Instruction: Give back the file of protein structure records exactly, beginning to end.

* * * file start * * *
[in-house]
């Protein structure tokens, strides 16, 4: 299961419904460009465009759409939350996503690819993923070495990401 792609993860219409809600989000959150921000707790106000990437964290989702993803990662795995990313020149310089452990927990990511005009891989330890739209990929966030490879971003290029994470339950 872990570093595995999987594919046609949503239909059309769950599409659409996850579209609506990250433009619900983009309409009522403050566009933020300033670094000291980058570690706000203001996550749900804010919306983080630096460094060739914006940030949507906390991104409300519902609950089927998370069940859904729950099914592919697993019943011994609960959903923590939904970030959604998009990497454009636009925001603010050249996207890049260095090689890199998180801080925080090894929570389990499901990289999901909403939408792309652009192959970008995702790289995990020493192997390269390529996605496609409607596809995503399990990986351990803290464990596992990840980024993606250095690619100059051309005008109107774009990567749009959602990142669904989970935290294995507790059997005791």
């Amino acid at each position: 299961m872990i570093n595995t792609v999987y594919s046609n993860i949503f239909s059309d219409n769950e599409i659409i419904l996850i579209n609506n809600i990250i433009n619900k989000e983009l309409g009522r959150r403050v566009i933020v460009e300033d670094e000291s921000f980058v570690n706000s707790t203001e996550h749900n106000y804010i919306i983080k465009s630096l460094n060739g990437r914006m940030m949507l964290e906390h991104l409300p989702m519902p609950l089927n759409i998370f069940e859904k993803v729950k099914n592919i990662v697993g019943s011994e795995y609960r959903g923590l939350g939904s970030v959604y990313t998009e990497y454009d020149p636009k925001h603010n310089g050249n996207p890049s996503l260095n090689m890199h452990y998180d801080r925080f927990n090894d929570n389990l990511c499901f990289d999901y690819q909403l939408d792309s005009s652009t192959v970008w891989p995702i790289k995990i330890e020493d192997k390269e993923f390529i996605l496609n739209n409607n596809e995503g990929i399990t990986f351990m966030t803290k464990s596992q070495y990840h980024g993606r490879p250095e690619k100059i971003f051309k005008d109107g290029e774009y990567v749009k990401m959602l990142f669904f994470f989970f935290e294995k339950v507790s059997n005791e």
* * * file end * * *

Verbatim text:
[in-house]
């Protein structure tokens, strides 16, 4: 299961419904460009465009759409939350996503690819993923070495990401 792609993860219409809600989000959150921000707790106000990437964290989702993803990662795995990313020149310089452990927990990511005009891989330890739209990929966030490879971003290029994470339950 872990570093595995999987594919046609949503239909059309769950599409659409996850579209609506990250433009619900983009309409009522403050566009933020300033670094000291980058570690706000203001996550749900804010919306983080630096460094060739914006940030949507906390991104409300519902609950089927998370069940859904729950099914592919697993019943011994609960959903923590939904970030959604998009990497454009636009925001603010050249996207890049260095090689890199998180801080925080090894929570389990499901990289999901909403939408792309652009192959970008995702790289995990020493192997390269390529996605496609409607596809995503399990990986351990803290464990596992990840980024993606250095690619100059051309005008109107774009990567749009959602990142669904989970935290294995507790059997005791």
């Amino acid at each position: 299961m872990i570093n595995t792609v999987y594919s046609n993860i949503f239909s059309d219409n769950e599409i659409i419904l996850i579209n609506n809600i990250i433009n619900k989000e983009l309409g009522r959150r403050v566009i933020v460009e300033d670094e000291s921000f980058v570690n706000s707790t203001e996550h749900n106000y804010i919306i983080k465009s630096l460094n060739g990437r914006m940030m949507l964290e906390h991104l409300p989702m519902p609950l089927n759409i998370f069940e859904k993803v729950k099914n592919i990662v697993g019943s011994e795995y609960r959903g923590l939350g939904s970030v959604y990313t998009e990497y454009d020149p636009k925001h603010n310089g050249n996207p890049s996503l260095n090689m890199h452990y998180d801080r925080f927990n090894d929570n389990l990511c499901f990289d999901y690819q909403l939408d792309s005009s652009t192959v970008w891989p995702i790289k995990i330890e020493d192997k390269e993923f390529i996605l496609n739209n409607n596809e995503g990929i399990t990986f351990m966030t803290k464990s596992q070495y990840h980024g993606r490879p250095e690619k100059i971003f051309k005008d109107g290029e774009y990567v749009k990401m959602l990142f669904f994470f989970f935290e294995k339950v507790s059997n005791e």